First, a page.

PID Controller Tuning Techniques

The process controllers are placed a tremendous role in plant control system and offered an efficient control of process parameters during steady state and transient conditions. But the tuning of process controller is the most important, least understood and difficult task in the controller design. The tuning procedure is the necessary step of selecting the proper P,PI,PID settings to control the process. Ultimately the performance of any controller depends of these settings only. It may possible to make some guess based on the experience in the plant control system for some processes even though extra care is needed for selecting the control parameters for efficient performance.

Finally it is concluded the trial and error method is only the solution to find better parameters but in aid this method, there are two methods which can reduce the number of trails to find the parameters. I.e by using these techniques trail steps can be reduced to 3 or 4 steps. The two methods are;

  • The first approach is the closed loop tuning which was developed by Ziegler and Nichols.

  • The second method is the guessing of best parameters by the knowledge of open loop parameters like gain, time constants and dead time of the process.

The objective controller tuning method is to find better parameters for good control and there are some trial and error methods which estimates the parameters based on some calculations. I.e the controller constants are changed to achieve some predetermined closed loop response. They are as follows.

1) In some methods the constants are changed in trial and error basis to achieve the one quarter decay ratio  for closed loop response. The decay ratio is the measure of the amount by which the controlled variable exceeds the set-point in successive peaks.

once the one quarter decay ratio is obtained in the closed loop response then the constants are taken as control parameters (P,I,D).

2) some methods tries to achieve a certain value of percentage overshoot also measures the degree of oscillation and one quarter decay ratio.

3) Other methods tries to achieve the combinations of settings that gives smallest area between the set-point and control variable during set-point or load change.

The above trial and error methods are depends on process dynamic behaviour, some process simply cannot stand for overshoot and and must settle more gradual with slow response. For example consider a level controller, the overshoot in level of the tank is not permitted because it may overflow. So extra care and knowledge of the process is needed for these methods to find better combination of parameters.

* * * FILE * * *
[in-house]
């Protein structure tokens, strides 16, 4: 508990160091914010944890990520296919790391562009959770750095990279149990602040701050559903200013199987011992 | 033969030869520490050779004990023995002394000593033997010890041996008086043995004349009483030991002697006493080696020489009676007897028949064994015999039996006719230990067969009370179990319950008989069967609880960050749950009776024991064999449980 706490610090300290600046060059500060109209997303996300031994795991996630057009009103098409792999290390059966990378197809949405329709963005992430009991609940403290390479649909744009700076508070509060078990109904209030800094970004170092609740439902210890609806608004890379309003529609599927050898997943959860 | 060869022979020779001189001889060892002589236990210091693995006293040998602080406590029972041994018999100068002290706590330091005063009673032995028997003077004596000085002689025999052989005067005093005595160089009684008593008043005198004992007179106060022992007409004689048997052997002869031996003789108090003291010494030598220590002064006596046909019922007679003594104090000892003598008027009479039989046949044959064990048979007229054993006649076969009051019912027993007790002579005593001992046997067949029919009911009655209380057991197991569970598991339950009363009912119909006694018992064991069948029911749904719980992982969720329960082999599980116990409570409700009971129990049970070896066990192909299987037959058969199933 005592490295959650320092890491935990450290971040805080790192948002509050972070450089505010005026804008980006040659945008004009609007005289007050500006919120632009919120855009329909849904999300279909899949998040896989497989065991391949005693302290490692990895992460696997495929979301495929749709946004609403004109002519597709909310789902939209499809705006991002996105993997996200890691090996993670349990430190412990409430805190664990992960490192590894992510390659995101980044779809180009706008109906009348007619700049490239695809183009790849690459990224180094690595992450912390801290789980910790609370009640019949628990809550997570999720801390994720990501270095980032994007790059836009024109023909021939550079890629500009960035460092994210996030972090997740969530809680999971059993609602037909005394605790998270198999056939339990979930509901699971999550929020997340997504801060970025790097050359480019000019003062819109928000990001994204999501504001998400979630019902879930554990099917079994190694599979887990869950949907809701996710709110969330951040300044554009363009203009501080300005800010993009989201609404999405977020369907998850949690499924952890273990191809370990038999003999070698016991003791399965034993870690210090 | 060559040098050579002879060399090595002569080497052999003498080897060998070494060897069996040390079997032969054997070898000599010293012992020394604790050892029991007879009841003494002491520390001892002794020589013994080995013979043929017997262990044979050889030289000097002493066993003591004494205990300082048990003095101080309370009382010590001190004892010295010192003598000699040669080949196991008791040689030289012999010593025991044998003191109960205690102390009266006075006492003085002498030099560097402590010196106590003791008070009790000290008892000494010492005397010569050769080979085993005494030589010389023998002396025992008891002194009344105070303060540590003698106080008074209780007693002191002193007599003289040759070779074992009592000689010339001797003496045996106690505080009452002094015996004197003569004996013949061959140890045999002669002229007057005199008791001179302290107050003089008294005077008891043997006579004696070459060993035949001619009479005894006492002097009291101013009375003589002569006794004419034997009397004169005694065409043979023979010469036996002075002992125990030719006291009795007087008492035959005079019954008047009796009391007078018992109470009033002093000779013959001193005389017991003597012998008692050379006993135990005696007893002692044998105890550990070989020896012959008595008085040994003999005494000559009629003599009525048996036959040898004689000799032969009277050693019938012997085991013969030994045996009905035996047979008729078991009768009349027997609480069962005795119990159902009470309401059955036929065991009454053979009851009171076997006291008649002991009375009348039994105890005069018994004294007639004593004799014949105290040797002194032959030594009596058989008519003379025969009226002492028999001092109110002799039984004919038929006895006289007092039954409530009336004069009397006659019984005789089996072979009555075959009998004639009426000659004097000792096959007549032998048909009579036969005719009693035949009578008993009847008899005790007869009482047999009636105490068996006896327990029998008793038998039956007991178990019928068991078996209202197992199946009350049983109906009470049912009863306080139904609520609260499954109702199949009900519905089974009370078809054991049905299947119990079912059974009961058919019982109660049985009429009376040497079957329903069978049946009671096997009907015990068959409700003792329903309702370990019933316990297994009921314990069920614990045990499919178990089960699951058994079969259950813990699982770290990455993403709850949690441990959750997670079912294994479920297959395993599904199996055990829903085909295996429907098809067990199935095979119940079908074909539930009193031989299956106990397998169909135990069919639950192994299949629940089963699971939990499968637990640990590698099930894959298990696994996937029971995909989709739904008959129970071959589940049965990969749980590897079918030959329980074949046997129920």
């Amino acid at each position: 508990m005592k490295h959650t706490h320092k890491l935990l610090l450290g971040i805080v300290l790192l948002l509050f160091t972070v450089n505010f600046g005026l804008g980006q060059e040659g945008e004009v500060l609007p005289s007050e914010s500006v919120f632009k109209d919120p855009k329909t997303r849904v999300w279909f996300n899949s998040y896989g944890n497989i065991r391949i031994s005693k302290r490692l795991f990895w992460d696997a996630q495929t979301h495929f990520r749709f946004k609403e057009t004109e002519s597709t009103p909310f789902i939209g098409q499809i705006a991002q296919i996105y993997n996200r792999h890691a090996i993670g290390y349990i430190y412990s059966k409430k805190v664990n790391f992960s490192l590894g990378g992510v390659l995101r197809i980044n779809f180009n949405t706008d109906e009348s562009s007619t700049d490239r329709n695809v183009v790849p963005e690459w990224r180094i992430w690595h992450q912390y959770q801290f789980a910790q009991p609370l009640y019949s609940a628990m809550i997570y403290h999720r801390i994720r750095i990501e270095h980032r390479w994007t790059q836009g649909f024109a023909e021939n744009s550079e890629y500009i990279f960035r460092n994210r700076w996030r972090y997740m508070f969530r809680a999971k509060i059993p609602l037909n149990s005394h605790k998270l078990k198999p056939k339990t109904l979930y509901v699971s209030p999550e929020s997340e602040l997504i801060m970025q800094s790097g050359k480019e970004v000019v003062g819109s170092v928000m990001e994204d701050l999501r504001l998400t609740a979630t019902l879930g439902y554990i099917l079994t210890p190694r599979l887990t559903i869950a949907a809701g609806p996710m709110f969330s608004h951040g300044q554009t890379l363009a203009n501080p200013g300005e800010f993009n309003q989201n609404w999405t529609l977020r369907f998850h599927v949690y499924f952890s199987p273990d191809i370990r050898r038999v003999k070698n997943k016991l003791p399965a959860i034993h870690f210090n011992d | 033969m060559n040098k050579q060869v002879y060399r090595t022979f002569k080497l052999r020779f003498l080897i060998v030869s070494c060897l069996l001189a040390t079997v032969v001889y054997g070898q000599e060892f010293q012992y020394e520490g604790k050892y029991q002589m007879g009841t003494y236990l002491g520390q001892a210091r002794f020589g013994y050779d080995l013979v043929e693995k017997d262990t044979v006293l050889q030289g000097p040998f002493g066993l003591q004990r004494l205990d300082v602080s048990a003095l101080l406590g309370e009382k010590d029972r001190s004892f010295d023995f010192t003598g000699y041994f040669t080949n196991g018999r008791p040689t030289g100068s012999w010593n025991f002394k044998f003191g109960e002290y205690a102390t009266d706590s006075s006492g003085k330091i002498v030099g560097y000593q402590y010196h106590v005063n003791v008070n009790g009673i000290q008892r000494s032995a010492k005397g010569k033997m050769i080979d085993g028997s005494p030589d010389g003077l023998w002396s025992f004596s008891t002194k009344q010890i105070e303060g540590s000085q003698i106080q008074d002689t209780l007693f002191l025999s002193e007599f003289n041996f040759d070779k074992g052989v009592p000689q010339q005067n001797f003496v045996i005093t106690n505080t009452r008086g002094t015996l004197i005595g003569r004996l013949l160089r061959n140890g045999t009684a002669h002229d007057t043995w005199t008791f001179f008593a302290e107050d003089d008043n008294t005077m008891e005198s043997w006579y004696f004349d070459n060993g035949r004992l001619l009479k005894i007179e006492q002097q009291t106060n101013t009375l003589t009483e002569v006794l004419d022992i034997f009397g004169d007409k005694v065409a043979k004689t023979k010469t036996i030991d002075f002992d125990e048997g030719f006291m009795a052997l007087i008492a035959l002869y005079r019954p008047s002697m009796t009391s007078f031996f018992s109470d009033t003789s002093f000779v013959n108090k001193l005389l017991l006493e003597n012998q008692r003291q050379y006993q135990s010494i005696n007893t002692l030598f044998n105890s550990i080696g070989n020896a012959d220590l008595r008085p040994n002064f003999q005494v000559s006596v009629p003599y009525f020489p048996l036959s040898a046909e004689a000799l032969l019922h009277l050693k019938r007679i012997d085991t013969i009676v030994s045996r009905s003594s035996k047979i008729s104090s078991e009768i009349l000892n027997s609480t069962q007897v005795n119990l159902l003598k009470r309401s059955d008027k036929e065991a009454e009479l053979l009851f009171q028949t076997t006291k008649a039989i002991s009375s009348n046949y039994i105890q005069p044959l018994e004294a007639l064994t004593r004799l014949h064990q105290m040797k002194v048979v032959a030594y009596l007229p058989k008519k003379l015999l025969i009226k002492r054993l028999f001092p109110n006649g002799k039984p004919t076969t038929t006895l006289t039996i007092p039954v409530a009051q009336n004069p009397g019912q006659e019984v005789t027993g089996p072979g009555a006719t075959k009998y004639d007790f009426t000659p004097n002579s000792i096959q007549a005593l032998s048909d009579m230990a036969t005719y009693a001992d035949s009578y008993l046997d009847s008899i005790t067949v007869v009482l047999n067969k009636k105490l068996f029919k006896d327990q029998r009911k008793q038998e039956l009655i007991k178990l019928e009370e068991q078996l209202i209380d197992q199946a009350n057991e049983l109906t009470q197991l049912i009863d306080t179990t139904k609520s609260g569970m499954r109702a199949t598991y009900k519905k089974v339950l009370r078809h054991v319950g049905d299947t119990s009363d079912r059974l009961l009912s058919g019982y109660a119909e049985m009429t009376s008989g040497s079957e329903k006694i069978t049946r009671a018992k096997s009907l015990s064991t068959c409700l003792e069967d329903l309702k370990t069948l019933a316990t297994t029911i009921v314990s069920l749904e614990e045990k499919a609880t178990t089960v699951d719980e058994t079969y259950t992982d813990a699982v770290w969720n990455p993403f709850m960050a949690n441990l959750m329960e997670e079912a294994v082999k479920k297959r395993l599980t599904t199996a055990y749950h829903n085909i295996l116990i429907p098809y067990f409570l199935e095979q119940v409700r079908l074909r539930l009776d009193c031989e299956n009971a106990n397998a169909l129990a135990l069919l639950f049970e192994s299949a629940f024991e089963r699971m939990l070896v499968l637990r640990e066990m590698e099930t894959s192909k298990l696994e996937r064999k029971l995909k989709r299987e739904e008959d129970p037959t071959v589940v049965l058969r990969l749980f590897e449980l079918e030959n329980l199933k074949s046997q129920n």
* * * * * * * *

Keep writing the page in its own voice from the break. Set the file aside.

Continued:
Closed loop tuning by Ziegler and Nichols:

The most often technique for closed loop technique was developed by  the Ziegler and Nichols technique in 1942. The following steps illustrate the procedure to find the ultimate gain and ultimate period.

  1. Set the integral and derivative constants to its maximum value i.e Ti is large and Td is ‘0’ by leaving the proportional value. Maintain the controller in auto mode with closed loop.

  2. Set the proportional constant to some arbitrary value and observe the response of the process by giving some upset to the process. The best way to provide upset to the process is to increase the set-point for small time and return back to the original value.

  3. If the response curve is does not damp out and gives a increasing decay ratio (as in curve A) , illustrates that the gain (Kp) is too high (Proportional Band (PB) is too low). The gain should be reduced (PB should be increased) and repeat the same step-2.

  4. If the response curve dams out (as shown in curve C) at steady state then the gain is too low (PB is too high), the gain should be increased (PB should be reduced) and repeat the step-2.

  5. The step-2 should be repeated by changing the proportional gain until the response of the closed loop is oscillatory (similar to curve B). i.e without damping and without increasing decay ratio. The values of the ultimate gain and ultimate period are noted if the response is similar as shown in curve B. The ultimate gain which results the closed loop response with sustained oscillation is the ultimate sensitivity Su and the ultimate period is Pu.

The ultimate gain and ultimate period are used to calculate the controller settings as per the tuning method. Ziegler and Nichols correlated in the case of proportional control that the value of proportional setting should be half of the ultimate sensitivity Su. This setting often provides a closed response with one quarter decay ratio in case of proportional controller.  Same way by following equations are found out as good rules of thumb for better combination of controller parameters.

Proportional controller 

Kc=  0.5 Su

Proportional- Integral (PI)controller

        Kc = 0.45 Su

        Ti = Pu / 1.2

Proportional – Derivative (PD) controller

        Kc = 0.6 Su

        Td  = Pu / 8

Proportional – Integral – Derivative (PID) controller

        Kc = 0.6 Su

       Ti = o.5 Pu

         Td = Pu / 8

Again it should be that the above equations are empirical and inherent and chosen to achieve a decay ratio of one quarter.

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